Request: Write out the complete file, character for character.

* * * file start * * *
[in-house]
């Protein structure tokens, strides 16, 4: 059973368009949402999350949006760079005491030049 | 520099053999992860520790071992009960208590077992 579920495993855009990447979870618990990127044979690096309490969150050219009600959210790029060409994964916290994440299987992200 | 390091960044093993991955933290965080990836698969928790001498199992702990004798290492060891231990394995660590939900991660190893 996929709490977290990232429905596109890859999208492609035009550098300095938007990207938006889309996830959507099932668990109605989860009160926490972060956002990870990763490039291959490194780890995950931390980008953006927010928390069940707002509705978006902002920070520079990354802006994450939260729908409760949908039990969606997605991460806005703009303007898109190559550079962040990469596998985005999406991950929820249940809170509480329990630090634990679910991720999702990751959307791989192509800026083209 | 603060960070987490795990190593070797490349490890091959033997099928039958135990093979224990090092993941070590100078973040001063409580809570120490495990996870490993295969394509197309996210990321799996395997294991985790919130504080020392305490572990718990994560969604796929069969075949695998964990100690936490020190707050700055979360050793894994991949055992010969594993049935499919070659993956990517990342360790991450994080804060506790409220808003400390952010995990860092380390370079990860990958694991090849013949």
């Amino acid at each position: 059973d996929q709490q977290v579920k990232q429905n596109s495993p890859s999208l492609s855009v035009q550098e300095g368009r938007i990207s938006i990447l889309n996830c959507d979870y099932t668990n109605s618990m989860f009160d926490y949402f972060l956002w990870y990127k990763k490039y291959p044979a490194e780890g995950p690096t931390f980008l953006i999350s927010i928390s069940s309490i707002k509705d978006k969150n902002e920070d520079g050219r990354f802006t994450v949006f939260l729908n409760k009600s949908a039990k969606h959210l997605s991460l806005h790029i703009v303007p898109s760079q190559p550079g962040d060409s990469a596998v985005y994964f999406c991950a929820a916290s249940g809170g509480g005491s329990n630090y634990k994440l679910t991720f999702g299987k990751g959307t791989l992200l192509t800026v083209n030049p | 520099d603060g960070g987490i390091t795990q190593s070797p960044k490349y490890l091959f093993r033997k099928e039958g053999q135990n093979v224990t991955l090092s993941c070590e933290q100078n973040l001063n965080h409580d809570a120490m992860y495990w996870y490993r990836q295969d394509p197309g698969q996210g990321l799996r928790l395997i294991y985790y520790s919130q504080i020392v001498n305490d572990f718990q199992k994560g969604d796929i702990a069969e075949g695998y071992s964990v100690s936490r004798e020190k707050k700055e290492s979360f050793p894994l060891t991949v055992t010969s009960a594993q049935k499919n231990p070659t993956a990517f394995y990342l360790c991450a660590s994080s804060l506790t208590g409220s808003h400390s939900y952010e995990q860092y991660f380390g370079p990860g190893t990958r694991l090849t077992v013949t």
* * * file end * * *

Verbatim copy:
[in-house]
């Protein structure tokens, strides 16, 4: 059973368009949402999350949006760079005491030049 | 520099053999992860520790071992009960208590077992 579920495993855009990447979870618990990127044979690096309490969150050219009600959210790029060409994964916290994440299987992200 | 390091960044093993991955933290965080990836698969928790001498199992702990004798290492060891231990394995660590939900991660190893 996929709490977290990232429905596109890859999208492609035009550098300095938007990207938006889309996830959507099932668990109605989860009160926490972060956002990870990763490039291959490194780890995950931390980008953006927010928390069940707002509705978006902002920070520079990354802006994450939260729908409760949908039990969606997605991460806005703009303007898109190559550079962040990469596998985005999406991950929820249940809170509480329990630090634990679910991720999702990751959307791989192509800026083209 | 603060960070987490795990190593070797490349490890091959033997099928039958135990093979224990090092993941070590100078973040001063409580809570120490495990996870490993295969394509197309996210990321799996395997294991985790919130504080020392305490572990718990994560969604796929069969075949695998964990100690936490020190707050700055979360050793894994991949055992010969594993049935499919070659993956990517990342360790991450994080804060506790409220808003400390952010995990860092380390370079990860990958694991090849013949």
């Amino acid at each position: 059973d996929q709490q977290v579920k990232q429905n596109s495993p890859s999208l492609s855009v035009q550098e300095g368009r938007i990207s938006i990447l889309n996830c959507d979870y099932t668990n109605s618990m989860f009160d926490y949402f972060l956002w990870y990127k990763k490039y291959p044979a490194e780890g995950p690096t931390f980008l953006i999350s927010i928390s069940s309490i707002k509705d978006k969150n902002e920070d520079g050219r990354f802006t994450v949006f939260l729908n409760k009600s949908a039990k969606h959210l997605s991460l806005h790029i703009v303007p898109s760079q190559p550079g962040d060409s990469a596998v985005y994964f999406c991950a929820a916290s249940g809170g509480g005491s329990n630090y634990k994440l679910t991720f999702g299987k990751g959307t791989l992200l192509t800026v083209n030049p | 520099d603060g960070g987490i390091t795990q190593s070797p960044k490349y490890l091959f093993r033997k099928e039958g053999q135990n093979v224990t991955l090092s993941c070590e933290q100078n973040l001063n965080h409580d809570a120490m992860y495990w996870y490993r990836q295969d394509p197309g698969q996210g990321l799996r928790l395997i294991y985790y520790s919130q504080i020392v001498n305490d572990f718990q199992k994560g969604d796929i702990a069969e075949g695998y071992s964990v100690s936490r004798e020190k707050k700055e290492s979360f050793p894994l060891t991949v055992t010969s009960a594993q049935k499919n231990p070659t993956a990517f394995y990342l360790c991450a660590s994080s804060l506790t208590g409220s808003h400390s939900y952010e995990q860092y991660f380390g370079p990860g190893t990958r694991l090849t077992v013949t």